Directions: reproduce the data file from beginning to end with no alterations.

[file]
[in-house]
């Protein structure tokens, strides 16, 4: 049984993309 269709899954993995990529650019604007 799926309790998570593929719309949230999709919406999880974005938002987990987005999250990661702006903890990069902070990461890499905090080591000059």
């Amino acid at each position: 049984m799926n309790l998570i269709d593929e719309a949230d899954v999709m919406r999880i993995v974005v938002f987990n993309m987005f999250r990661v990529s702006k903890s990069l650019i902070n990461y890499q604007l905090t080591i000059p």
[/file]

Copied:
[in-house]
């Protein structure tokens, strides 16, 4: 049984993309 269709899954993995990529650019604007 799926309790998570593929719309949230999709919406999880974005938002987990987005999250990661702006903890990069902070990461890499905090080591000059």
């Amino acid at each position: 049984m799926n309790l998570i269709d593929e719309a949230d899954v999709m919406r999880i993995v974005v938002f987990n993309m987005f999250r990661v990529s702006k903890s990069l650019i902070n990461y890499q604007l905090t080591i000059p």